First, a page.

The Texas Breast Center in Waxahachie, Texas, recently published an article entitled, “The Path to Breast Cancer Surgery Recovery.” The article is designed to help those who have had breast cancer surgery to know what to expect immediately after and in the weeks following their surgery.
Dr. Valerie Gorman, surgeon for the Breast Center says, “We wanted to put out some information for those who are going through breast cancer surgery to let them know what to expect post-surgery. There are so many different things that patients need to know and this seemed like an excellent way to provide all of this information in one spot.”
In the article, the Texas Breast Center discusses the physical and emotional effects that breast cancer has on the body. The article begins by discussing what patients should expect from their hospital stay immediately following their surgery and guides them through the next few weeks as they begin to adjust at home following their hospital stay.
“It’s an in-depth and detailed look at what someone goes through during this surgery,” says Dr. Gorman. “Recovery from breast cancer surgery can be difficult. Some may find it easier than others and some may not go through all of these steps that we have listed, but there are at least a few of these points that are going to hit home for every patient.”
The article discusses everything from anesthesia and pain to drainage and when the patient should begin moving and exercising again. Dr. Gorman says that while many women will gain strength and feel better upon exercising, there is a time when this is acceptable. She states that patients should follow their individual doctor’s orders on when to begin normal movement and exercise after breast surgery, particularly after a complete mastectomy.
“A patient may feel as if she is ready to get back to her pre-surgery workouts,” says Dr. Gorman. “When in fact, this could be detrimental to the healing process. Exercise is good for everyone but at the right time. Starting certain exercises right after surgery could cause damage that could take even longer to heal.”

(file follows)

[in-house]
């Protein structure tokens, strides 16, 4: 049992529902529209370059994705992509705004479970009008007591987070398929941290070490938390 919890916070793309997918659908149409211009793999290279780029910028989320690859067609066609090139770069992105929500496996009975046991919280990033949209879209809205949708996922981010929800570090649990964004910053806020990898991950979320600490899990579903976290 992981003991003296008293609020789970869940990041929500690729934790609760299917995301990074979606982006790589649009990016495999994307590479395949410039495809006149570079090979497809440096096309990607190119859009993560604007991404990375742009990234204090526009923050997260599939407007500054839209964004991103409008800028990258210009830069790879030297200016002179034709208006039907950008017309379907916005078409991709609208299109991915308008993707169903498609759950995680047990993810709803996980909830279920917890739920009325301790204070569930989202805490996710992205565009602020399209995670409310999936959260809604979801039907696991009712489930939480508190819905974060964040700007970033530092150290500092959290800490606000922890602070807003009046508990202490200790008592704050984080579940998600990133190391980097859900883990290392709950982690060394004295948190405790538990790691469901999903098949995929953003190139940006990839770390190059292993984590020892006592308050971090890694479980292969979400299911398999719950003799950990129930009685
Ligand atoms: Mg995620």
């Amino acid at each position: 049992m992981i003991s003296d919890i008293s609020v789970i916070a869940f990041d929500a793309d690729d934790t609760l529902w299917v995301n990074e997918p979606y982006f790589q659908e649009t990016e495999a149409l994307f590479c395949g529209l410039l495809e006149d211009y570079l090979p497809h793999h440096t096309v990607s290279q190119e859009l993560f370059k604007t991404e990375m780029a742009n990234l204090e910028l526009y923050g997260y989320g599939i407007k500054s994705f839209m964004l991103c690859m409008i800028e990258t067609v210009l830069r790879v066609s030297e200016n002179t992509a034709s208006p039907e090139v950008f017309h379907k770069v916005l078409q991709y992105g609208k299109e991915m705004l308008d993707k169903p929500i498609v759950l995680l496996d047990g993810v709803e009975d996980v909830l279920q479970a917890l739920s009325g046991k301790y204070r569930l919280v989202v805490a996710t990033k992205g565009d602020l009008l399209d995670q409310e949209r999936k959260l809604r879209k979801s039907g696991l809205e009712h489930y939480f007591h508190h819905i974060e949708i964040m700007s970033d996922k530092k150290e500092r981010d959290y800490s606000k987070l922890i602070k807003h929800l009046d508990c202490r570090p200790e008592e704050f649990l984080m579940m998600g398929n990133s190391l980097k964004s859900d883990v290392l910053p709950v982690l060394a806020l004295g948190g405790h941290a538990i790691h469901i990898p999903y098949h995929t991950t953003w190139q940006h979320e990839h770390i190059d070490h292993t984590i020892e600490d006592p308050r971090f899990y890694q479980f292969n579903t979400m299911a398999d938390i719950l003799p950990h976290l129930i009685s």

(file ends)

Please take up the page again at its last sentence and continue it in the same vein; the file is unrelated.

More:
The article outlines when exercise is recommended and how patients should ease themselves back into their normal routines. Gorman adds that there are other points in the article that patients should pay attention to as well, such as when to be concerned about draining and other things that they may not know going into the surgery. The article is recommended for those who have not yet had breast cancer surgery as it can help them to better understand what they are going to go through after the surgery. It can help to prepare them for what to expect during this time.
Texas Breast Center published another article recently where they discussed the cost of breast cancer. This article outlines the financial cost of dealing with breast cancer from the patient’s perspective and what the patient can expect with regards to costs before and after insurance has paid their part. In many states, patients can receive state-funded insurance if they have been diagnosed with breast cancer, in many cases, but for those who are paying a portion of their surgery and treatment, this article helps to break down the costs associated with breast cancer surgery and what the patient should expect from start to finish.
For those who are interested in reading more about what to expect after breast cancer surgery with regards to treatment and pain, the first article can be accessed online. Those who are in need of assistance for breast cancer treatment can also contact The Texas Breast Center in Waxahachie to speak with a representative or to learn more about what the center does with regards to the treatment of breast cancer. The center’s website offers more information about them and what they do as well as location and contact information for those who wish to schedule an appointment with someone in the center.
SOURCE: Press Advantage [Link]
Valerie J. Gorman, MD, FACS, is a surgeon of oncology and diseases of the breast. She is board certified by the American Board of Surgery and serves as Chief of Surgery and Medical Director of Surgical Services at Baylor Scott & White Medical Center.
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